1. How did Russia become so significant?
With its vast Siberian fields, Russia has the world’s largest reserves of natural gas. It began exporting to Poland in the 1940s and laid pipelines in the 1960s to deliver fuel to and through satellite states of what was then the Soviet Union. Even at the height of the Cold War, deliveries were steady. But since the Soviet Union broke up, Russia and Ukraine have quarreled over pipelines through Ukrainian territory, prompting Russian authorities to find other routes.
2. How vulnerable is Europe?
A supply crunch in late 2021 provided a vivid insight into Europe’s reliance on gas flows from Russia. Storage tanks in the EU fell to their lowest seasonal level in more than a decade after longer-than-usual maintenance at Norwegian fields and Russia rebuilding its own inventories. Benchmark gas prices more than tripled. The EU vowed a decade ago to reduce its dependence on Russian energy, and continuing purchases by member nations have been a contentious issue within the economic bloc and caused rifts with the U.S.
3. What role does Ukraine play?
About a third of Russian gas flowing to Europe passes through Ukraine. Even as the crisis in the region escalated into war, analysts said Russia, with a history of supply disruptions over price disputes, probably would strive to be seen as a reliable supplier. Gazprom’s shipments to Europe and Turkey were about 177 billion cubic meters in 2021, according to calculations by Bloomberg News and BCS Global Markets based on the company’s data. When Ukraine and Russia reached a five-year gas transit deal in December 2019, assuring supplies until 2024, Ukrainian President Volodymyr Zelenskiy said the nation would earn at least $7 billion from transit fees.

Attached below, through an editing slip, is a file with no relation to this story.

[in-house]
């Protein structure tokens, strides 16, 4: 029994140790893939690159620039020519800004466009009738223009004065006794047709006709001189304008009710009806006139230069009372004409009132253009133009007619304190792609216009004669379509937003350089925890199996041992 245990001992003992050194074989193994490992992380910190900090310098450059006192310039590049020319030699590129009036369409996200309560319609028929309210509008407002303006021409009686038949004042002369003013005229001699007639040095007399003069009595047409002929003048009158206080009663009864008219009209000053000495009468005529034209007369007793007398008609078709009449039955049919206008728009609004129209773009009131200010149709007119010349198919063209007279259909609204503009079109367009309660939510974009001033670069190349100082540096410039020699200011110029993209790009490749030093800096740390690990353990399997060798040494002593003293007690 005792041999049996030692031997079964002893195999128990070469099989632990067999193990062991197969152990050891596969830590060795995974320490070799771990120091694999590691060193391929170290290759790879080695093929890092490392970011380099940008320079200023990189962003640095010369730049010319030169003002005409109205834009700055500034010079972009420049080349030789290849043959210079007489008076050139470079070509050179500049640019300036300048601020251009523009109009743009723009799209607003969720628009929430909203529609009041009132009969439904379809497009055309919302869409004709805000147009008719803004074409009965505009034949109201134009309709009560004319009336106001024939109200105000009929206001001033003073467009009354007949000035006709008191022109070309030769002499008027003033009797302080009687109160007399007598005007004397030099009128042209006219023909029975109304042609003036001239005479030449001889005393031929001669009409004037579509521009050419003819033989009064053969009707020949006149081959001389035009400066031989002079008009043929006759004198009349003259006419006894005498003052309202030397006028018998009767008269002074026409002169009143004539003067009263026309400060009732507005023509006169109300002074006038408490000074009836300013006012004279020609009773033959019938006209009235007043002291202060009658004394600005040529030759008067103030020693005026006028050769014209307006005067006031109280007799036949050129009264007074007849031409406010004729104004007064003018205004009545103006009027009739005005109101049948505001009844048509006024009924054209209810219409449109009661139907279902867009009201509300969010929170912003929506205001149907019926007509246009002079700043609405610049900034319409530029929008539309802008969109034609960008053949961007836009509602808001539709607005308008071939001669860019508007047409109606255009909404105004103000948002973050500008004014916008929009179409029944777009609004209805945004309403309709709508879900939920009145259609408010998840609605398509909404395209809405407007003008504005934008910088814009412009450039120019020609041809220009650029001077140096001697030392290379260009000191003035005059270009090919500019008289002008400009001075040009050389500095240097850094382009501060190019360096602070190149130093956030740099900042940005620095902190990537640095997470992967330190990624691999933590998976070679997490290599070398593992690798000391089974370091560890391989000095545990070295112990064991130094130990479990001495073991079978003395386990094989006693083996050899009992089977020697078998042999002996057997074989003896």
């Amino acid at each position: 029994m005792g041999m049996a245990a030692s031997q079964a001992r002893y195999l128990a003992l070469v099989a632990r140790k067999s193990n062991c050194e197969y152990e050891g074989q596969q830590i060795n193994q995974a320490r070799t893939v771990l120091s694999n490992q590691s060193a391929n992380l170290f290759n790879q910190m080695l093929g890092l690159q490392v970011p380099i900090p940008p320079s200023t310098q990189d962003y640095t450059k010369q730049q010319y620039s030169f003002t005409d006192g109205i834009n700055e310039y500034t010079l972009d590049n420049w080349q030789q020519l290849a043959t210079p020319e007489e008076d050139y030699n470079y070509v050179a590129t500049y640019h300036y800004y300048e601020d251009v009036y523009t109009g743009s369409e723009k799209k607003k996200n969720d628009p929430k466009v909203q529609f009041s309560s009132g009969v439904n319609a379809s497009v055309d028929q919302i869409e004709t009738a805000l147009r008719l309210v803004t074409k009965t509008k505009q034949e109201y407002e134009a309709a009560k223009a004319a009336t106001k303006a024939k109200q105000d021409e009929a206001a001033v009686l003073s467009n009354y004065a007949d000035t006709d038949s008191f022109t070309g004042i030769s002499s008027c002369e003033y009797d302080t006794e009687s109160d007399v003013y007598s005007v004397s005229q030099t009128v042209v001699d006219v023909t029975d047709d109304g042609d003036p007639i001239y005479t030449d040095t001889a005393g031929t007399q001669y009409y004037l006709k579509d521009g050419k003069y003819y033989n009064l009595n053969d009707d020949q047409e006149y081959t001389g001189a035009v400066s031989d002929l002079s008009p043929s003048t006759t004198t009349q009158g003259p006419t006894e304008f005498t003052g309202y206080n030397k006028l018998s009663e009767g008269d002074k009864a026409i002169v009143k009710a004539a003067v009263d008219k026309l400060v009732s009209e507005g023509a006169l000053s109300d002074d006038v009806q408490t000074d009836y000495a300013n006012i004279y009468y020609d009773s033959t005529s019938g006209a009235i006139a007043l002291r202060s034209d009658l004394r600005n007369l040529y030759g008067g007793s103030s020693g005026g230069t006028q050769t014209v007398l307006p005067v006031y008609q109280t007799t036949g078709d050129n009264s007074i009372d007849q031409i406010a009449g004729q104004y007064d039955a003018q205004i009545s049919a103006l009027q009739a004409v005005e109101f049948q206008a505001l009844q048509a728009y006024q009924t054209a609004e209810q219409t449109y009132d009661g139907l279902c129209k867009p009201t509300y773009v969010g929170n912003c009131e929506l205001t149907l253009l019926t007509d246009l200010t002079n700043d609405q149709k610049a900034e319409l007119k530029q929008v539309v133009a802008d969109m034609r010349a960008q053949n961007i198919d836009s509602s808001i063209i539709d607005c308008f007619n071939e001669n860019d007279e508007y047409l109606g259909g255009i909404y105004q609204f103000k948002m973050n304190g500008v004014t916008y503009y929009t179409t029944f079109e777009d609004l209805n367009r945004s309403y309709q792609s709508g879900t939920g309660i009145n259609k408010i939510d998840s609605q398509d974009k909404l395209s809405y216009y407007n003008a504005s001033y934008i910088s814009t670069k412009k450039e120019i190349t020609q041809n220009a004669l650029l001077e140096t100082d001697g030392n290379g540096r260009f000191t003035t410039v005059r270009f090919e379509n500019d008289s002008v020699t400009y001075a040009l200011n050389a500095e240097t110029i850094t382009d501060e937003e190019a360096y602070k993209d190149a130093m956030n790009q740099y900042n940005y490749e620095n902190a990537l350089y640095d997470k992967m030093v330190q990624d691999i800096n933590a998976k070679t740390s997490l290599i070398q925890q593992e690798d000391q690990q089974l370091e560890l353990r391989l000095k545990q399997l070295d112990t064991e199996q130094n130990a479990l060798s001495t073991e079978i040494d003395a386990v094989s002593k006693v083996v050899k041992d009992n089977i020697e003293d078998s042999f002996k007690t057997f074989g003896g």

4. How has Russia disrupted the market before?
In 2006 and 2009, disputes with Ukraine over pricing and siphoning of gas led to cutoffs of Russian supplies transiting through the country. The second shutdown lasted almost two weeks in the dead of winter. Slovakia and some Balkan countries had to ration gas, shut factories and cut power supplies. Since then, the most vulnerable countries have raced to lay pipelines, connect grids and build terminals to import liquefied natural gas, a supercooled form of the fuel that can be shipped from as far as Qatar and the U.S.
5. What supply networks are there?
Outside supplies, mostly from Russia, Norway and Algeria, account for about 80% of the gas the EU consumes. Some of the biggest economies are among the most exposed, with Germany importing 90% of its needs — much of it via a pipeline under the Baltic Sea called Nord Stream, which has been fully operational since 2012. (This was the supply line Russia on March 7 suggested could be cut as part of its response to sanctions imposed over the invasion of Ukraine.) Belgium, Spain and Portugal face the problem of low storage capacity, as does the U.K., which no longer is part of the bloc and closed its only big gas storage site. The continent has a mass of pipelines, including Yamal-Europe, which runs from Russia through Belarus and Poland before reaching Germany, and TAG, which takes Russian gas to Austria and Italy. Many cross several borders, creating plenty of possible choke points.
6. What about the Nord Stream 2 pipeline?
It was against this background that Nord Stream 2, a new Russian pipeline alongside the first, was completed in late 2021. But it has become entangled in politics and a lengthy regulatory process. There was strong opposition from the U.S., which imposed sanctions that delayed construction. Following the eruption of the war in Ukraine, Germany suspended its certification process for Nord Stream 2, and the EU’s executive arm readied a revised energy strategy for the bloc to “substantially reduce our dependency on Russian gas this year.”
More stories like this are available on bloomberg.com
©2022 Bloomberg L.P.